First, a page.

For the next few weeks I will be sharing some of the guest interviews over the last few years that I thought you might enjoy reading. I have updated the authors and books to today’s date.
This is an interview with author Sharon Marchisello from January 2018 where she talks about her genre, her publishing adventures, most useful invention and activities she feels we should experience.
About Sharon Marchisello
Sharon Marchisello is the author of two mysteries published by Sunbury Press, Going Home (2014) and Secrets of the Galapagos (2019). She is an active member of Sisters in Crime.
She contributed short stories to anthologies Shhhh…Murder! (Darkhouse Books, 2018) and Finally Home (Bienvenue Press, 2019). Her personal finance book Live Well, Grow Wealth was originally published as Live Cheaply, Be Happy, Grow Wealthy, an e-book on Smashwords. Sharon has published travel articles, book reviews, and corporate training manuals, and she writes a personal finance blog called Countdown to Financial Fitness.
She grew up in Tyler, Texas, and earned her Bachelor of Arts from the University of Houston in French and English. She studied for a year in Tours, France, on a Rotary scholarship and then moved to Los Angeles to pursue her Masters in Professional Writing at the University of Southern California.
Retired from a 27-year career with Delta Air Lines, she lives in Peachtree City, Georgia, doing volunteer work for the Fayette Humane Society and the Fayette County Master Gardeners UGA Extension.
Tell us about your chosen genre of books that you write and why?
My chosen genre is mystery. I started out writing “mainstream” fiction, but when I was in graduate school at the University of Southern California, one of my professors suggested I pick a genre, as it would be easier to get published that way. He loved mysteries, but I wasn’t a fan, so I tried to write romance. I found I couldn’t make my stories fit the formula, though.
For my third novel, I got an idea for a mystery, and I had so much fun writing it. It’s like putting together a puzzle. I set up a crime and then created a cast of suspects, all with motive and opportunity. I wasn’t even sure who did it until I’d been writing for a while. Unfortunately, although I found an agent who shopped it around for a while, that book never got published.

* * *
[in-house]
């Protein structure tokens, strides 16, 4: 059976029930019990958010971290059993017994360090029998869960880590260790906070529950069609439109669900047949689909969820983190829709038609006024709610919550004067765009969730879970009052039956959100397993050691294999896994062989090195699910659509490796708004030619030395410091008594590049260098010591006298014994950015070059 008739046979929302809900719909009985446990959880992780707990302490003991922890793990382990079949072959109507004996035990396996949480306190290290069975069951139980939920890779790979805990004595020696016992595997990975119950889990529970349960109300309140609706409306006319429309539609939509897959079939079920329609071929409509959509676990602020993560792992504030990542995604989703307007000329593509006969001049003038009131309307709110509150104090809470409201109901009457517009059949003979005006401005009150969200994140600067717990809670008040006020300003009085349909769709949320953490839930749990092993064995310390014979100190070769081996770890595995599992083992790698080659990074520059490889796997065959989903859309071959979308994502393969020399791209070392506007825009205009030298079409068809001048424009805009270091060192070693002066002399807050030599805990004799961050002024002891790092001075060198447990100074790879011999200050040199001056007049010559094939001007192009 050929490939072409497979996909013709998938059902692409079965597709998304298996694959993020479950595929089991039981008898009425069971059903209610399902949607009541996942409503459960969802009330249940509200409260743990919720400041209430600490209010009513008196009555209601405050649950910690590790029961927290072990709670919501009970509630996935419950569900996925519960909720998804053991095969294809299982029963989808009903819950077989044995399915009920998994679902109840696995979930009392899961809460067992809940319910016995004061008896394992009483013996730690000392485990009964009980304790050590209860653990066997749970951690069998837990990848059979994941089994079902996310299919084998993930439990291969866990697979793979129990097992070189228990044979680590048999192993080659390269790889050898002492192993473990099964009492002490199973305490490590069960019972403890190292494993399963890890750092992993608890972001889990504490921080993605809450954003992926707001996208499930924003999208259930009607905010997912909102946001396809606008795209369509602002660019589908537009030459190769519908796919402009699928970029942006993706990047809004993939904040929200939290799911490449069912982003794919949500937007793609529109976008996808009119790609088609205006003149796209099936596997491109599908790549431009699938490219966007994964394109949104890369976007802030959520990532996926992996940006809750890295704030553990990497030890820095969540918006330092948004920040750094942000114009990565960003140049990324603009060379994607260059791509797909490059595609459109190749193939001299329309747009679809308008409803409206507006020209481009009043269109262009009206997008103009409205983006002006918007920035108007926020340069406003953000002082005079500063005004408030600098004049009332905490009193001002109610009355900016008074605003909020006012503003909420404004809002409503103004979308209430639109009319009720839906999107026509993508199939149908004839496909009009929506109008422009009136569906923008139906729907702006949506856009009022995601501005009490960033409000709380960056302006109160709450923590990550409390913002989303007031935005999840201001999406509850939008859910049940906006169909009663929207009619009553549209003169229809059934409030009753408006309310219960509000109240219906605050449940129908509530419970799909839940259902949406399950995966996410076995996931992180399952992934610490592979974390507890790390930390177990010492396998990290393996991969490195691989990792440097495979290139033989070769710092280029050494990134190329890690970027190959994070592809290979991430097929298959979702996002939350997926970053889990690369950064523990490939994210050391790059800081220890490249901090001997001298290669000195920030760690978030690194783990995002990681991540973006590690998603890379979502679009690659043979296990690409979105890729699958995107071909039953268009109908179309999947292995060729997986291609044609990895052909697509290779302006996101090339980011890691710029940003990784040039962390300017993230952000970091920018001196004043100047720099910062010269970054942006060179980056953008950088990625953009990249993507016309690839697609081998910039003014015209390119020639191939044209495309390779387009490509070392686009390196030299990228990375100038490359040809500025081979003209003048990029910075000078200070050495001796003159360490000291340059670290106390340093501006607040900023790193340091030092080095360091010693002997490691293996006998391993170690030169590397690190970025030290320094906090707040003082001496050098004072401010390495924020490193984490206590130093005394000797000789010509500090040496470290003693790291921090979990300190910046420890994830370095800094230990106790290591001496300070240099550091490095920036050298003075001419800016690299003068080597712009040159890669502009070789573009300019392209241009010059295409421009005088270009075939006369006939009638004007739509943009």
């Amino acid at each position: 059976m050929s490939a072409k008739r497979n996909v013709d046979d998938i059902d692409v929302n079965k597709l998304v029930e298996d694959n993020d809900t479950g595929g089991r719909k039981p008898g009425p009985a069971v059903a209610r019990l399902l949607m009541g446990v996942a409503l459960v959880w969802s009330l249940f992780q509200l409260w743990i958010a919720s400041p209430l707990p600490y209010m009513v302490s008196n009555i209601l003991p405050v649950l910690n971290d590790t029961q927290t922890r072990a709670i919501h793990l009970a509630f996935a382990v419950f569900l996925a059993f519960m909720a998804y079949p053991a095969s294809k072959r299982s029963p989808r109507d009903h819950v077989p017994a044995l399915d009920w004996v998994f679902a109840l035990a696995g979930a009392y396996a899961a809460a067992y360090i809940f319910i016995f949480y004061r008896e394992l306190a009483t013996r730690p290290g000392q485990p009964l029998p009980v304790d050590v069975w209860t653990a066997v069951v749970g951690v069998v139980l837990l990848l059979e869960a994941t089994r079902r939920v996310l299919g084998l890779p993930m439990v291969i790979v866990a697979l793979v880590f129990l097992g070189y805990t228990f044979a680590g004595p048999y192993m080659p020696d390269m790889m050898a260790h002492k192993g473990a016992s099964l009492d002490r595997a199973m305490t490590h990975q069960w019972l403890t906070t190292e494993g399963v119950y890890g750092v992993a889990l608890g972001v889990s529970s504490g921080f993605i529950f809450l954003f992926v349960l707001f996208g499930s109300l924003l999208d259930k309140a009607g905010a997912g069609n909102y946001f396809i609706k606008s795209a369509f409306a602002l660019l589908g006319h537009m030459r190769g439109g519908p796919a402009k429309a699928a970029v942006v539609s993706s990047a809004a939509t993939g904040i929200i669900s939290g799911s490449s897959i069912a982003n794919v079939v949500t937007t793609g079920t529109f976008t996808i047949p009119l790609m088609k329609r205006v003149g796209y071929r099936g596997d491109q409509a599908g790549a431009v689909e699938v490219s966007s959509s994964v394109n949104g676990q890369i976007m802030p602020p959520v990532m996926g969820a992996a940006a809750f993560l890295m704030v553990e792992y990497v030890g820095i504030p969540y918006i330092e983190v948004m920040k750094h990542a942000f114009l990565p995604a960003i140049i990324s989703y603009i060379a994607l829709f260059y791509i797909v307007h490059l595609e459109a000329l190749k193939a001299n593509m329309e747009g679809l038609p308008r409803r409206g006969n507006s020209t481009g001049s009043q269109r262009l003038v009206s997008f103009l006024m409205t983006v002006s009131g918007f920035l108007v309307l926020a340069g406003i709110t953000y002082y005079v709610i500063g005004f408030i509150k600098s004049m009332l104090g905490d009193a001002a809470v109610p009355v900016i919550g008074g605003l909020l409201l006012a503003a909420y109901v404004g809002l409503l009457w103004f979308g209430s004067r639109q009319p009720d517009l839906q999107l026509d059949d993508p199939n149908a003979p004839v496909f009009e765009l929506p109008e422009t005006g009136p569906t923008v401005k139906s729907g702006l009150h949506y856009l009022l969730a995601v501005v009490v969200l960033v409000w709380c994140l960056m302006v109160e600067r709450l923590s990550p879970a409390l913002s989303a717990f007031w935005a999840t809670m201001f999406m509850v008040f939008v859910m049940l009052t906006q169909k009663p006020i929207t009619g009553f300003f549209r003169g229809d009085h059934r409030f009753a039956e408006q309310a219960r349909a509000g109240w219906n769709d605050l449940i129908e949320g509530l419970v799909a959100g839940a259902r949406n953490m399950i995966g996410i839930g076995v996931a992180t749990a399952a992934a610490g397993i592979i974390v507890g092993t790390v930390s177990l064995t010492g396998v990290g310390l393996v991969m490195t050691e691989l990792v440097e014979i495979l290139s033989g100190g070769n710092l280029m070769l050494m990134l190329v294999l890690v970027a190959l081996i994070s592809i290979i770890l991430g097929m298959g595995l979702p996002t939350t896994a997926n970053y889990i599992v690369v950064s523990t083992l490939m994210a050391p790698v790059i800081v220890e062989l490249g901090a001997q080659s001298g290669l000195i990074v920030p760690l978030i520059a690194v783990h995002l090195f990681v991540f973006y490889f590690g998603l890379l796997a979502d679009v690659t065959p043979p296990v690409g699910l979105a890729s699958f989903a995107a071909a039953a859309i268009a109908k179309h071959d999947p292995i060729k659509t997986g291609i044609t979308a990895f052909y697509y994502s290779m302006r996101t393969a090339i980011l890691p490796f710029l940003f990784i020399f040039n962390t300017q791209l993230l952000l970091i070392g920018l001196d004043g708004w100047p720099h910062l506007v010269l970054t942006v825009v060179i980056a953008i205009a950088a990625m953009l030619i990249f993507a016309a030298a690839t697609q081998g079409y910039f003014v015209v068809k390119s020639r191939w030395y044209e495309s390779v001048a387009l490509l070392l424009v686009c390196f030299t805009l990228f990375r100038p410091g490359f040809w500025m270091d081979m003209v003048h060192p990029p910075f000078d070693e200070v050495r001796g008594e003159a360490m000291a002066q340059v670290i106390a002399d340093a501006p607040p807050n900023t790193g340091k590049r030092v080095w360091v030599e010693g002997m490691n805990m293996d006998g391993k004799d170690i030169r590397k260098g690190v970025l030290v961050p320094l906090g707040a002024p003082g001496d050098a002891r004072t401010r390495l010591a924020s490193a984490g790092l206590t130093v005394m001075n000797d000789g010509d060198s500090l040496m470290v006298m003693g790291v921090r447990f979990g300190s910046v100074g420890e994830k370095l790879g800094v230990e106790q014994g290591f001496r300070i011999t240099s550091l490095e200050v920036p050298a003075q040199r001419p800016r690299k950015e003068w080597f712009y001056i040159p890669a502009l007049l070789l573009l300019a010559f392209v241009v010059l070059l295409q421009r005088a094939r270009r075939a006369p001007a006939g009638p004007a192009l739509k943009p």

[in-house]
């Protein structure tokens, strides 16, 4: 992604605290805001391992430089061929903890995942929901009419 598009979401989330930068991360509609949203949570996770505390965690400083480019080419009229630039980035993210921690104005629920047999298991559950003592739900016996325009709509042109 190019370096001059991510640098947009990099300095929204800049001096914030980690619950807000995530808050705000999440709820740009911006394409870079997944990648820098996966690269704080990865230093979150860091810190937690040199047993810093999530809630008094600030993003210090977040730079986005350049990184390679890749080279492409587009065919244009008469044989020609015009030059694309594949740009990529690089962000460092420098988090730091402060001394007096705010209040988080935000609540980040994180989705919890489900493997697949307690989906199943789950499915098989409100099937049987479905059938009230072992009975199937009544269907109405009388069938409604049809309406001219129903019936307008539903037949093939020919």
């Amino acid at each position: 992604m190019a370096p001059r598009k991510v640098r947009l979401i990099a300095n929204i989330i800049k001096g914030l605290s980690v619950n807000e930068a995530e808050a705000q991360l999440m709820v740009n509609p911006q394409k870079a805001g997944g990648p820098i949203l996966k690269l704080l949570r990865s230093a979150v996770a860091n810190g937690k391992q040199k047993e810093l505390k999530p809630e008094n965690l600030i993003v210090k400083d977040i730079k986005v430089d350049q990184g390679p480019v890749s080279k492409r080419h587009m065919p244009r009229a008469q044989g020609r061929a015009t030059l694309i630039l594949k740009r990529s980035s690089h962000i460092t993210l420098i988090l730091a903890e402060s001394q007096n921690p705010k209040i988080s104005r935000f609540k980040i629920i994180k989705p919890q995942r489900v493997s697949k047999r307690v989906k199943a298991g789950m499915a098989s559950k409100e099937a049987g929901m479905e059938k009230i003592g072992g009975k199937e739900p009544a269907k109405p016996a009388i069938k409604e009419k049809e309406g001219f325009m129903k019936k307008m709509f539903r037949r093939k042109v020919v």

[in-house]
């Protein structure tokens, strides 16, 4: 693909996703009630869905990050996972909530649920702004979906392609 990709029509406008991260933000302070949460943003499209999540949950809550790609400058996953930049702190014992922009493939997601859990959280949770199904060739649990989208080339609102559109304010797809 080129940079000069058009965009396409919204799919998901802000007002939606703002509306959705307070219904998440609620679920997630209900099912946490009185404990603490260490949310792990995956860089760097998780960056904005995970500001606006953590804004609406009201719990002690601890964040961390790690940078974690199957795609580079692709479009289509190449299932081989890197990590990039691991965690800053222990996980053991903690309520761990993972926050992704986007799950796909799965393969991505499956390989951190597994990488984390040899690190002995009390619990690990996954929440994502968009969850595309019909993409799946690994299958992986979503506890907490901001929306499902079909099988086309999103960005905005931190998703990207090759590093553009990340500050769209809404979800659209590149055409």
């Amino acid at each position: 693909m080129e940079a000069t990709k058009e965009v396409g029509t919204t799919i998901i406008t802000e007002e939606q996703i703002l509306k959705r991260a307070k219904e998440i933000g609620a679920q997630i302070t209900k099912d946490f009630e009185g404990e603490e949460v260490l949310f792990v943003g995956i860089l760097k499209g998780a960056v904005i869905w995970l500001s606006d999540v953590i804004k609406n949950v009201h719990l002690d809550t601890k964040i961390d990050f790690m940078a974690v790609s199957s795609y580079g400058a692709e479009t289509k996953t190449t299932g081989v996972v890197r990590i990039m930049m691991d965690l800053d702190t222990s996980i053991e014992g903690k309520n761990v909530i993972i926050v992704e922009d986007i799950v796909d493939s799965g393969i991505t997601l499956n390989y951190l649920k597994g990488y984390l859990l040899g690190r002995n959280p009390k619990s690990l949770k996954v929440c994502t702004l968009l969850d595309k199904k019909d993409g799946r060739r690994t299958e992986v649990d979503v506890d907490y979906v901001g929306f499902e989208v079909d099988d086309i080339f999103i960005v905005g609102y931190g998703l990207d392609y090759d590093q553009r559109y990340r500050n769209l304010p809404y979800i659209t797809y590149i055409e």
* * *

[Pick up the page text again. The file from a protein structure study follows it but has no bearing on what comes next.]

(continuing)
Writing mystery teaches you a lot about using suspense, which is needed in any story to keep the reader turning the pages.
My fourth novel, Going Home, the first one to get a publisher, is also a mystery. It was inspired by my mother’s battle with Alzheimer’s disease, which prompted me to wonder what it would be like to interview a witness or a suspect who could not rely on her memory.
What adventures have you had publishing your work?
Publishing my first novel was a long process. I began writing Going Home in 2003; it was 2013 before I finally got a contract, and 2014 by the time the book was released. It went through seven drafts. I pitched to both agents and small publishers that would look at unagented material. I paid $50 for a critique from an agent at a conference and he spent half of our 15-minute session on his cell phone making lunch plans. All he had to say to me was, “I didn’t like your heroine as much as I wanted to, but keep writing.”
The first draft was a cumbersome 100,000 words filled with backstory, flashbacks, interior dialogue, and the protagonist’s opinions about everything. I was lucky to find an excellent beta reader from my Sisters in Crime chapter. Her advice was to cut, cut, cut all the superfluous prose that didn’t advance the plot; what I had was a mystery, so focus on that.
Several drafts later, I had a lean, mean, 75,000-word mystery, but it was still getting rejected. One agent said she loved it, read the whole thing on an airplane. “But,” she said. “It’s not a mystery. It’s more about the relationship between mother and daughter. This needs to be a mainstream novel. Give it more layers, and take it up to about 100,000 words.” She said she’d look at it after I did the rewrite, but suggested I seek other opinions.